The moon and the planets

, Volume 22, Issue 2, pp 235–258 | Cite as

Lunar mare domes: Classification and modes of origin

  • James W. Head
  • Ann Gifford


A classification of over 200 lunar mare domes shows that they have two major modes of occurrence: (1) low, flat, generally circular structures with convex shapes, slopes less than about 5°, and displaying summit craters, and (2) irregular structures often adjacent to highland regions and rarely containing summit craters. On the basis of morphologic and morphometric similarities, the first mode of occurrence appears to be analogous to small terrestrial shield volcanoes, and to represent primary volcanic constructs, while the second class of domes appears to result from secondary volcanic effects (flooding of highland material to produce kipukas and draping of lavas to produce irregular dome-like topography).

Domes comparable to small shield volcanoes generally range from 3–17 km in diameter and up to several hundred meters in height and occur predominantly in groupings in the lunar equatorial region in northeast Tranquillitatis (Cauchy area), between Kepler and Copernicus (Hortensius area), and in the Marius Hills. In the Marius Hills, domes generally lack summit craters and have a rough surface texture formed in part by superposed cones and steep-sided flows. Elsewhere, domes representing volcanic sources are smooth-surfaced and usually contain a summit crater. These features are similar in general morphology to small terrestrial lava shields. They are generally intermediate in volume, slope, and height between small shields of terrestrial basaltic plains (such as the Snake River Plains) and larger Icelandic shields. Summit craters on lunar domes are considerably larger than craters on terrestrial shields of comparable diameters, apparently due to a combination of factors, including vent enlargement during extrusion, possibly higher lunar extrusion rates, different amounts of collapse, and impact erosion.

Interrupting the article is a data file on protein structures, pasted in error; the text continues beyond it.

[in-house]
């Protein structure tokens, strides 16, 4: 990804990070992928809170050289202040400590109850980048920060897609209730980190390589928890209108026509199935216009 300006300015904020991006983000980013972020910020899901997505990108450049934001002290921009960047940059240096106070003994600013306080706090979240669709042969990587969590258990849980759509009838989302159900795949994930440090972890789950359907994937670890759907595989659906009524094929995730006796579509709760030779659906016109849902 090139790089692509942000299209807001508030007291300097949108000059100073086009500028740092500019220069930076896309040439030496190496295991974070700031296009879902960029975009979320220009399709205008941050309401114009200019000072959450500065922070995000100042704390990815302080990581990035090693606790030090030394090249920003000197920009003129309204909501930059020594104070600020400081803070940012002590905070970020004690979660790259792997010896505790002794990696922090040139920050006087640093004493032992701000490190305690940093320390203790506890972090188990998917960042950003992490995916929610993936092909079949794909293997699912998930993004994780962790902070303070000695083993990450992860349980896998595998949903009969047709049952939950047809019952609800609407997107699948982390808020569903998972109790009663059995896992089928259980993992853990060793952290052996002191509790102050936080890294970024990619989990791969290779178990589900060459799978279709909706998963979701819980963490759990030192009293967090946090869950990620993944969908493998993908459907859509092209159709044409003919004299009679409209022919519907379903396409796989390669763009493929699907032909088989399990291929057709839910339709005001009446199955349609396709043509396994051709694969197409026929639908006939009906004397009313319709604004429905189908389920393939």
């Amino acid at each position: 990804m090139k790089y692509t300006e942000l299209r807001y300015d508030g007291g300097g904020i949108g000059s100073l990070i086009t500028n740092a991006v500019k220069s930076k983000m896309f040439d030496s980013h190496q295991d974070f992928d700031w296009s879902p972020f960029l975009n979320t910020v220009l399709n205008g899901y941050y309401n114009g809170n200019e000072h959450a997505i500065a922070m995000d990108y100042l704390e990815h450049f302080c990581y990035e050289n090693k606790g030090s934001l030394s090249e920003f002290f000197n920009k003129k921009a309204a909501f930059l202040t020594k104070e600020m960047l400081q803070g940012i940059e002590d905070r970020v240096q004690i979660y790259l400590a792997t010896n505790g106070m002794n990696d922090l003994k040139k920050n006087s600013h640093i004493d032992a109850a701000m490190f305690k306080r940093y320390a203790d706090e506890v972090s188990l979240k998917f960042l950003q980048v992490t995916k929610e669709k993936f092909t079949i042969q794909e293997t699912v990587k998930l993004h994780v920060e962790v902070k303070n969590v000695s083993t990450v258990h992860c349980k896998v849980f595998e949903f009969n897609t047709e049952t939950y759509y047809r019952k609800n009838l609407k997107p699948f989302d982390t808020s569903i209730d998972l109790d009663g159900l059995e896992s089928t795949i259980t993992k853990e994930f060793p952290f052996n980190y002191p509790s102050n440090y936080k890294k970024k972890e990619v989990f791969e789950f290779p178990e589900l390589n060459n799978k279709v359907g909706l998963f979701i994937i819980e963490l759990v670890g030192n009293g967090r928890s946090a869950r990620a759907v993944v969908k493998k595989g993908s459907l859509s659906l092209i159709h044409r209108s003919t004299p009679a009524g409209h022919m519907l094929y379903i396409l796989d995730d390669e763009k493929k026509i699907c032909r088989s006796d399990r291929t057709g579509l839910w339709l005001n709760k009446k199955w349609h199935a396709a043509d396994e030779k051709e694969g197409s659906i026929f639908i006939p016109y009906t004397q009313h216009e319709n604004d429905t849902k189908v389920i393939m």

Most vent-related domes appear to be associated with, and are thus approximately the same age as, surrounding lava plains, although relationships in specific areas have not yet been established. On the basis of age ranges of mare deposits established by Apollo samples, mare vent-related domes formed over an approximately one billion year period starting about 3.7 b.y. ago. Extrusion rates were apparently relatively low compared to the very high values characteristic of flows associated with major lunar sinuous rilles and terrestrial flood basalts, but may have been relatively high compared to similar terrestrial shields. Large shield volcanoes equivalent to the terrestrial Hawaiian-type or to the martian edifices such as Olympus Mons, do not occur on the Moon. Lack of these features may be due to the low viscosities and high effusion rates typical of many lunar eruptions and the lack of continuous eruptions from single sources.


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Copyright information

© D. Reidel Publishing Co. 1980

Authors and Affiliations

  • James W. Head
    • 1
  • Ann Gifford
    • 1
  1. 1.Department of Geological SciencesBrown UniversityProvidenceUSA
  2. 2.National Air and Space MuseumSmithsonian InstitutionWashington, D.C.USA

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